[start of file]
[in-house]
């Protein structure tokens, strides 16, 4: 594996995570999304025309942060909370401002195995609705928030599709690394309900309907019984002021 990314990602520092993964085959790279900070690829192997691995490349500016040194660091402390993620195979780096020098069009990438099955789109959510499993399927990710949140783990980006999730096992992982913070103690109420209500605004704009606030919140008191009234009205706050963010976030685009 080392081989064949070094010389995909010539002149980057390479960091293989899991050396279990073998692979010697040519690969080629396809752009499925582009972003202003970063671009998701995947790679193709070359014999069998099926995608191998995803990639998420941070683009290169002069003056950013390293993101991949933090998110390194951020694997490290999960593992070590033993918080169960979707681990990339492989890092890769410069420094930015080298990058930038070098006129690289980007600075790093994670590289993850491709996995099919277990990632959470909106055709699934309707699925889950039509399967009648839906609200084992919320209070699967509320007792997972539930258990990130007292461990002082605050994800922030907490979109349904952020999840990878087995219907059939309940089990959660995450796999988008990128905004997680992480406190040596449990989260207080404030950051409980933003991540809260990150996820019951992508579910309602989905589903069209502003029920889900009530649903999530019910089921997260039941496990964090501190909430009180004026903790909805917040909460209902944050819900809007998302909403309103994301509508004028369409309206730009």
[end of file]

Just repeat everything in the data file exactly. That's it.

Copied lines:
[in-house]
């Protein structure tokens, strides 16, 4: 594996995570999304025309942060909370401002195995609705928030599709690394309900309907019984002021 990314990602520092993964085959790279900070690829192997691995490349500016040194660091402390993620195979780096020098069009990438099955789109959510499993399927990710949140783990980006999730096992992982913070103690109420209500605004704009606030919140008191009234009205706050963010976030685009 080392081989064949070094010389995909010539002149980057390479960091293989899991050396279990073998692979010697040519690969080629396809752009499925582009972003202003970063671009998701995947790679193709070359014999069998099926995608191998995803990639998420941070683009290169002069003056950013390293993101991949933090998110390194951020694997490290999960593992070590033993918080169960979707681990990339492989890092890769410069420094930015080298990058930038070098006129690289980007600075790093994670590289993850491709996995099919277990990632959470909106055709699934309707699925889950039509399967009648839906609200084992919320209070699967509320007792997972539930258990990130007292461990002082605050994800922030907490979109349904952020999840990878087995219907059939309940089990959660995450796999988008990128905004997680992480406190040596449990989260207080404030950051409980933003991540809260990150996820019951992508579910309602989905589903069209502003029920889900009530649903999530019910089921997260039941496990964090501190909430009180004026903790909805917040909460209902944050819900809007998302909403309103994301509508004028369409309206730009």